Why You Need To Have a Digital Estate Plan

Why You Need To Have a Digital Estate Plan

The world is changing rapidly, and all of our critical information is now captured digitally.  We need to have a Digital Estate Plan so our loved ones can access our digital information in the event we become incapacitated or die. We all know that we need an updated Last Will and Testament, but we also need to have a separate document to be stored with our Will that addresses all of the online accounts we have, including our social media accounts and passwords and information about how to access critical information stored on our computer(s) and in the apps on our cell phones.  We also need to appoint a Digital Estate Executor and include that person in our Will along with a Power of Attorney so that he or she can have access to our digital accounts. As a service to all of my clients, I have devised a spreadsheet tool that you can easily use to store your online account information that you should store securely with your Will. Update the spreadsheet at the end of each quarter and pair it with another regular activity like paying your quarterly taxes. That way, you won’t forget to do it. Please remember that I am not an attorney, so none of the information contained in this posting should be construed as legal advice.  I am not qualified to give you specific advice about the planning of your non-digital estate or digital estate. It is advisable and would be prudent for you to review your digital estate plan with your executor, accountant, lawyer, estate planner or other professionals involved in the disposition of your estate.  An important factor to remember is that since your Will is a matter of public record, you should not include account numbers, user names and passwords in your actual Will. Your Digital Estate spreadsheet should be securely co-located with your Will and you need to tell your Executor, Digital Estate Executor and attorney how to find it.

Why is it important to have a Digital Estate Plan and a Digital Estate Executor and what critical information can remain hidden from your heirs?

  • Cash balances in PayPal Accounts, Checking, Savings and Investment Accounts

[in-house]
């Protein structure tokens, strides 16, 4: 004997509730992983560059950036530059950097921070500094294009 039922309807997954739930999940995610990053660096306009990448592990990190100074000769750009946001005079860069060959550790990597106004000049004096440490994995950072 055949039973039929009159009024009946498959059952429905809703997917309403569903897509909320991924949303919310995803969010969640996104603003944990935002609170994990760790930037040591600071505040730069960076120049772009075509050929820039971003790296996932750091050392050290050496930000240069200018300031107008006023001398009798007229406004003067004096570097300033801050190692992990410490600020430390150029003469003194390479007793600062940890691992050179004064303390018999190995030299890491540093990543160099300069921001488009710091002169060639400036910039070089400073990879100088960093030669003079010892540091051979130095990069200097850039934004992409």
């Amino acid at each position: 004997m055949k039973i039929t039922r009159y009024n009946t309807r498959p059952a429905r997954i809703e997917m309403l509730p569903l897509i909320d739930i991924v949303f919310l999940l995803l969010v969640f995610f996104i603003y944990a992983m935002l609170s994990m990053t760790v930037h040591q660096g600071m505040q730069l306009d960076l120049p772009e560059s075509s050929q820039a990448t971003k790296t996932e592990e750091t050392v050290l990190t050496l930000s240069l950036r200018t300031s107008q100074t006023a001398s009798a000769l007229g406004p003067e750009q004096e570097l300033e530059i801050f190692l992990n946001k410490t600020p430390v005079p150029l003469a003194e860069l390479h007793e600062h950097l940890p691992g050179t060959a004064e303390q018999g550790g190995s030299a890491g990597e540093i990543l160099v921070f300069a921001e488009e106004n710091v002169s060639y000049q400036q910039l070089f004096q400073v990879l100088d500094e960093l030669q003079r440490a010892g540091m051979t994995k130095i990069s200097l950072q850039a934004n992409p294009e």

• Cash balances in College Savings Plans
  • Cash balances in Web-Only bank accounts like Emigrant Direct
  • Cash balances and awards in Rewards accounts and in Consignment accounts
  • Bitcoins (Digital Money)
  • Digital Wallets, like Starbucks
  • Utilities automatically paid online
  • Netflix and other online subscriptions
  • Royalties from eBooks
  • Domain names, some of which can be very valuable
  • Sellers’ accounts on eBay or other websites
  • Social Media accounts like Facebook, Instagram, Twitter, etc.
  • Dating web sites
  • Blogs
  • Online Geneology accounts
  • Photo, video, music, eBook and movie collections
  • Digital video game currency like digital swords
  • Information on internal and external computer hard drives, tablets, flash drives, the Cloud or SM cards

Here’s a simple organizing formula for gathering and recording all your digital information:

  1. Email us for your complementary Digital Estate Planning Tool Spreadsheet.
  2. Decide who will be your Digital Estate Executor if different from your existing Executor and get permission from this person.  Follow up with your attorney.
  3. Gather together your online accounts, including account numbers, website addresses, usernames, passwords, security numbers and security questions and answers and any helpful notes.
  4. Fill in your spreadsheet, password-protect it, store it on a flash drive and print out a copy.
  5. Place the paper copy in a secure place with your Will and tell your attorney, Executor and Digital Estate Executor how to find it.

As always, if you need help call us and we’ll schedule a convenient time to work with you.

For more information related to this topic please go to:www.lifehacker.com, estateplanning.com and forbes.com. Then use the search words: Digital Estate Plan.

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